Defense Date


Document Type


Degree Name

Master of Science



First Advisor

Christopher M. Gough


A persistent and reliable future terrestrial carbon (C) sink will depend on how stable forest production is under more variable climate conditions. We examined how age, forest structure, and disturbance history relate to the interannual variability of above-ground wood net primary production (NPPw). Our site in northern Michigan spans two experimental forest chronosequences and three late successional stands; the chronosequences have distinct disturbance histories, originating following either clear cut harvesting (“Cut Only”) or clear cut harvesting and fire (“Cut and Burn”), and range from 21 to 108 years old. Annual NPPw was estimated using dendrochronology and site specific allometric equations. We used a portable canopy LiDAR (PCL) system to derive canopy rugosity, a measure of the variability and heterogeneity of vertical and horizontal leaf arrangement, to quantify plot level canopy complexity. Counter to our hypothesis, we found that NPPw stability was greatest in the most frequently disturbed, Cut and Burn stands and lowest in less recently disturbed, late successional forest communities. Opposing trends in chronosequence interannual variation of NPPw indicated that stand age and canopy complexity are not consistently related to production stability. Furthermore, sub-canopy leaf trait properties and breadth were not, as hypothesized, correlated with canopy complexity or NPPw stability. Our mixed findings suggest that multiple factors, including stand age and disturbance history, interact to influence NPPw stability, but also highlight an unexpected dichotomy in which disturbance legacies at our site negatively impact the long-term trajectory of annual forest NPPw, but enhance its interannual stability.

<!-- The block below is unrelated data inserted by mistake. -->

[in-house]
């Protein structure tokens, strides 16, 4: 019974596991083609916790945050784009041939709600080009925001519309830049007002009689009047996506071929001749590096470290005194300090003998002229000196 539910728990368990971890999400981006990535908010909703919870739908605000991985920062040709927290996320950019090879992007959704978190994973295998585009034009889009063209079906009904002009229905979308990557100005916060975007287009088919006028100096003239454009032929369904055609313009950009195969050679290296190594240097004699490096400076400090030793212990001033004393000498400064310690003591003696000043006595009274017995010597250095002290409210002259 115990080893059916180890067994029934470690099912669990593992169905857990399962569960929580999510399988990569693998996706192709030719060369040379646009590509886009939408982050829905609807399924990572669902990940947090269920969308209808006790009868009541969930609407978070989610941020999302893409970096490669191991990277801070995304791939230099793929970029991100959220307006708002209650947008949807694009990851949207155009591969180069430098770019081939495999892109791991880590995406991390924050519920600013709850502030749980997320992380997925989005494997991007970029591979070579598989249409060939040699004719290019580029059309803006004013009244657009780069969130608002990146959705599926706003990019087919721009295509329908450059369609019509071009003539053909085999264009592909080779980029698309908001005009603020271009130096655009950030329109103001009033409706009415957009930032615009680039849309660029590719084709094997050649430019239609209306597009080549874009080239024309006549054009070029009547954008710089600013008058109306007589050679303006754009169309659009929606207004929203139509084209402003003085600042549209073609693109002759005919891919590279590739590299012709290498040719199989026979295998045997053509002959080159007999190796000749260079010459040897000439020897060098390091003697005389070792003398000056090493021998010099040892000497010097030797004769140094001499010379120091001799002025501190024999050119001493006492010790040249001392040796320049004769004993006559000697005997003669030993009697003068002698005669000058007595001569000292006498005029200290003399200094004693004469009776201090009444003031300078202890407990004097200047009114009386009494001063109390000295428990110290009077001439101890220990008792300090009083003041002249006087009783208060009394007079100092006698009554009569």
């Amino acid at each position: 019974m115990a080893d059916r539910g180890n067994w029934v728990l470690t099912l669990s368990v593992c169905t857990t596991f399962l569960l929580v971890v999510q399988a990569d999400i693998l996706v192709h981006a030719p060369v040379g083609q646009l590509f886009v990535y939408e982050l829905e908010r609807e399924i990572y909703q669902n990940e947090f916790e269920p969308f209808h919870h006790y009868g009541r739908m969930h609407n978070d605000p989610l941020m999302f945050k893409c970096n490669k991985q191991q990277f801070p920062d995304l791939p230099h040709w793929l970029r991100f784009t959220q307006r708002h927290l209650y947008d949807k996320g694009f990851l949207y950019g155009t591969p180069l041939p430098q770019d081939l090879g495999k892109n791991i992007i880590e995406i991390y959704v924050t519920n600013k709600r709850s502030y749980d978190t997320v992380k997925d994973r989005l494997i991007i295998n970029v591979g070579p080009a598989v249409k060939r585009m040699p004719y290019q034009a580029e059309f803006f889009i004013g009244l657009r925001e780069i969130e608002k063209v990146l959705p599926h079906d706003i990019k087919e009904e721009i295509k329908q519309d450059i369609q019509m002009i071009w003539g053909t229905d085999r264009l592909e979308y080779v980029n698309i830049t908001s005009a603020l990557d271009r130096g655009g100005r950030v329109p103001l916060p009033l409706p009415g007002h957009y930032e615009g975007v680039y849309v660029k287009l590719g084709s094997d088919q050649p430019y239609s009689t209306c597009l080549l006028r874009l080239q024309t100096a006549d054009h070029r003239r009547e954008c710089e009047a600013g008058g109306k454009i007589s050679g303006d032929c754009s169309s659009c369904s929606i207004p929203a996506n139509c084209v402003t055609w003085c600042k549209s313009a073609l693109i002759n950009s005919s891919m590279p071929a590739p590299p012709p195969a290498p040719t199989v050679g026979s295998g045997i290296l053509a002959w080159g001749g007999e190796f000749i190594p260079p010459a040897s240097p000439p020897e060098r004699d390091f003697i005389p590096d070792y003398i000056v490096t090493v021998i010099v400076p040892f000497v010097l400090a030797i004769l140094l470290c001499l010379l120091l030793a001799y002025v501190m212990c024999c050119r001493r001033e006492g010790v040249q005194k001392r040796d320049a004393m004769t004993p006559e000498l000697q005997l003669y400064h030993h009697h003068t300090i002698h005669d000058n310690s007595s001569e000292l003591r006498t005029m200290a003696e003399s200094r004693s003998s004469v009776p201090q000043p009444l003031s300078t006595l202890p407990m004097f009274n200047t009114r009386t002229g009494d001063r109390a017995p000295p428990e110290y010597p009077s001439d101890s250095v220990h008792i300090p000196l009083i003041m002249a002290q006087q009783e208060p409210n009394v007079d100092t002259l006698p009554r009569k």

© Shea B Wales

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Date of Submission


Available for download on Monday, May 06, 2024


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